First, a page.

Screen Rant: I love that you said it's not a rom com. I love how female-centric this movie is. Yeah, we've got Milo Ventimiglia, he's gorgeous and fantastic, we love This is Us, and, ooh, Rocky Balboa, a Grudge Match connection!
Peter Segal: Yes, exactly.
Screen Rant: But I'm so happy that it doesn't turn into that, quote-unquote, "typical rom-com," since, you know, Jennifer's already done that. The closest you've come to that is Fifty First Dates, but nobody would call that "typical." Can you tell me a little bit about being a man directing a female-led movie and not falling into any of the traps I imagine might be so easy for a male director to fall into?
Peter Segal: I think, because I'm a fan of rom-coms... And they have not been as present recently, I wanted to steer clear of any of the typical tropes. As you referred to Working Girl earlier, had we gone down the more typical path, we would have been way too similar. We knew there were certain mile markers on our journey on this story that set us apart from that movie and from other romantic comedies in general. My thing is to always try to subvert expectations. When you think you're about to hit a trope, you either have to recognize it and own it, or you have to steer clear of it. I think, sometimes, people can fall into a trap of just running right over the trope as a speed bump and the audience, I think, senses that familiarity, and that's where you've got to be careful.
Screen Rant: I think the X-factor in this movie is the chemistry between Jennifer and Leah Remini. I know they're best friends in real life, and you can just see that in Second Act. I think there are so few opportunities for female actors to be paired up the way they are in this movie. I mean, there are some, but not nearly as many as for guys. Can you talk about the energy on set with their scenes together, directing them together?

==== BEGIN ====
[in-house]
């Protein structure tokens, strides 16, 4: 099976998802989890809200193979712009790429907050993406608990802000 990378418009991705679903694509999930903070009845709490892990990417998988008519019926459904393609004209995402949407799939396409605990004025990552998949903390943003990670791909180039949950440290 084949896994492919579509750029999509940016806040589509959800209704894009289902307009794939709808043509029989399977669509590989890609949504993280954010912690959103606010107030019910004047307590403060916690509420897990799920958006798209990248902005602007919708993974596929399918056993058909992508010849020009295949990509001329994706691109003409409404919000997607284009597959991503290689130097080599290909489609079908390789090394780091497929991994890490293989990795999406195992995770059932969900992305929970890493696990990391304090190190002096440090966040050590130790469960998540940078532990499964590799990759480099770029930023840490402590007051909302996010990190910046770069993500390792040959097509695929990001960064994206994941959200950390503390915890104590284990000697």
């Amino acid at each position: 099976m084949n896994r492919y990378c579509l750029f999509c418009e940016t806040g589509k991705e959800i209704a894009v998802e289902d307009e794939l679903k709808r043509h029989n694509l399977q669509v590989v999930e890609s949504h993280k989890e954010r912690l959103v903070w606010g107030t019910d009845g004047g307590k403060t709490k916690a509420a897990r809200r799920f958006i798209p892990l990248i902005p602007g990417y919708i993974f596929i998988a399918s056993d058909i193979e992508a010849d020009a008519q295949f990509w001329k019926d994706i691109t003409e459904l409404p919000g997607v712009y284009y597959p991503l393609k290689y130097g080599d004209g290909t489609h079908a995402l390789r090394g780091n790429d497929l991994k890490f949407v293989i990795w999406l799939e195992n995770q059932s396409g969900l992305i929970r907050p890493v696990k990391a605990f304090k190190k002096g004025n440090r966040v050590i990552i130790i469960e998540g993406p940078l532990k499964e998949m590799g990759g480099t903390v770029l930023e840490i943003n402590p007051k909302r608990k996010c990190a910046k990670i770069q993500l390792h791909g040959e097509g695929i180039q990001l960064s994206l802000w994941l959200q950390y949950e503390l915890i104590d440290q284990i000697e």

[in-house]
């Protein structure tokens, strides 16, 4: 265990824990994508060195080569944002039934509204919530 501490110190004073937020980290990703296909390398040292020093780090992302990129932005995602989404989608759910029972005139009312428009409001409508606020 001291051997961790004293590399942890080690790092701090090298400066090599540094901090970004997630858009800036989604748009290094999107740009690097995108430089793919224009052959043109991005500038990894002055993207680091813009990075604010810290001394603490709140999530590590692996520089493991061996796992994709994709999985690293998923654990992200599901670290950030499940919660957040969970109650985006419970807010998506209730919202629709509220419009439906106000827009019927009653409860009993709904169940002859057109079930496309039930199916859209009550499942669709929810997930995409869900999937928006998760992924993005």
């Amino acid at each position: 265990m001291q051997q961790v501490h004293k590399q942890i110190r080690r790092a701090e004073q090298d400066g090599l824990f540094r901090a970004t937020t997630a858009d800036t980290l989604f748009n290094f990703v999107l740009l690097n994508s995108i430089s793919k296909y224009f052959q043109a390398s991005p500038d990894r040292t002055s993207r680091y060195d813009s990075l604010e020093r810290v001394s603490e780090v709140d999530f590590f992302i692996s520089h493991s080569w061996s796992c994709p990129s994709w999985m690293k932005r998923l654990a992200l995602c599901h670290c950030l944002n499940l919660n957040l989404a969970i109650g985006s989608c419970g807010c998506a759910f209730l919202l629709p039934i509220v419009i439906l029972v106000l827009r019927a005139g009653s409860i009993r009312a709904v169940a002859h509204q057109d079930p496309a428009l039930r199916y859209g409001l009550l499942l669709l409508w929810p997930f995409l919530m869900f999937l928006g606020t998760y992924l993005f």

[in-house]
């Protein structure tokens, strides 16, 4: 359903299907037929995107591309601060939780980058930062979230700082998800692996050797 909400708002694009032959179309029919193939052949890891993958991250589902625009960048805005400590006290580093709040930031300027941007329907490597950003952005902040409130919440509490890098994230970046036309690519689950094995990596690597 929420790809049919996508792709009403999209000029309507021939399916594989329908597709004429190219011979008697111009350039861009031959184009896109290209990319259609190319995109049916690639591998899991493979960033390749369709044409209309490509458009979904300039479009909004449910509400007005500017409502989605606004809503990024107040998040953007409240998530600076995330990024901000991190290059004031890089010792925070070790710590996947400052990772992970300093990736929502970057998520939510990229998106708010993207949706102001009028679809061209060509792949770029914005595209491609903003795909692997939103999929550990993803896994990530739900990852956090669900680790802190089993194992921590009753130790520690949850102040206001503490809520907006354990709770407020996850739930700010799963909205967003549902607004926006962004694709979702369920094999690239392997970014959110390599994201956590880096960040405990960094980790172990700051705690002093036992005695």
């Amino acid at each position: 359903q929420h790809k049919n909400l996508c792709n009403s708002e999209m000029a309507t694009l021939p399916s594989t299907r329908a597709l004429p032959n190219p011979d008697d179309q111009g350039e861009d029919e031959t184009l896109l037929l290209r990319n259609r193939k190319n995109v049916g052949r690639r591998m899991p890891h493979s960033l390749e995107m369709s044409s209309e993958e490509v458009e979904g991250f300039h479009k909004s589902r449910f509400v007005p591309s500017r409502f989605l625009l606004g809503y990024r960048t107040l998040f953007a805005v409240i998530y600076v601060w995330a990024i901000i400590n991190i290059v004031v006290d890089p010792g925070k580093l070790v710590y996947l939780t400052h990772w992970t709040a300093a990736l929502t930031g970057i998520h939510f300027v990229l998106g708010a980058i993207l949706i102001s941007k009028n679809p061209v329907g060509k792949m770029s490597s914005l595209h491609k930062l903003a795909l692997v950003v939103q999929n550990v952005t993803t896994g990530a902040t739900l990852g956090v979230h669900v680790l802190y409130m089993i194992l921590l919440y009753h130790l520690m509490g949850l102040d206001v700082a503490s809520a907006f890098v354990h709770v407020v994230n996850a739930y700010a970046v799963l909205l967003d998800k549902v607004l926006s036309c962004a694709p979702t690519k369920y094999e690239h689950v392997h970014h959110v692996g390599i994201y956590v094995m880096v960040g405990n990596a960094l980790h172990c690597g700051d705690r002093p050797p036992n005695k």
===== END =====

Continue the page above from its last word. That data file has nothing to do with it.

Peter Segal: First off all, with Leah, we got built-in equity of a relationship that already existed. There's no way you can teach chemistry. It's either there or it's not. So, the fact that Leah, who primarily lives in television, wanted to come play in the sandbox with Jennifer in this feature, was an opportunity. When I really understood what that meant was when I went over to Jennifer's apartment in New York to read through the script with her and Leah. That's when I saw that chemistry in full force, right before my eyes. They act like sisters. Actually, like pretty juvenile sisters at times. Leah would poke her and push her and, you know, tell a lot of jokes that were kind of tough! Jokes you wouldn't hear around the dinner table, but they were hilarious! Seeing Jennifer kind of getting picked on by her big sister, so to speak, I thought was a really interesting dynamic. I thought, hey, we need to bring this to the story, bring this to the set. This is awesome! I don't think Jennifer is as used to ad-libbing as much as Leah is, because Leah lives in the comedy world. Leah asked me if it was okay if she improvised a little. I said, absolutely. Let's get one as scripted for my editor so he doesn't kill me, and then let's have some fun! She kind of, I think, threw down the gauntlet to Jen, who said, alright, come on, bring it! Almost every scene, we played. I would always hesitate to say "cut," because they're kind of like an engine. They keep sputtering and sputtering, and then something funny would happen, and then funnier, and then the other would pick up on that. Sometimes I just would wait until they'd go, "Alright, are you gonna yell cut, Pete?"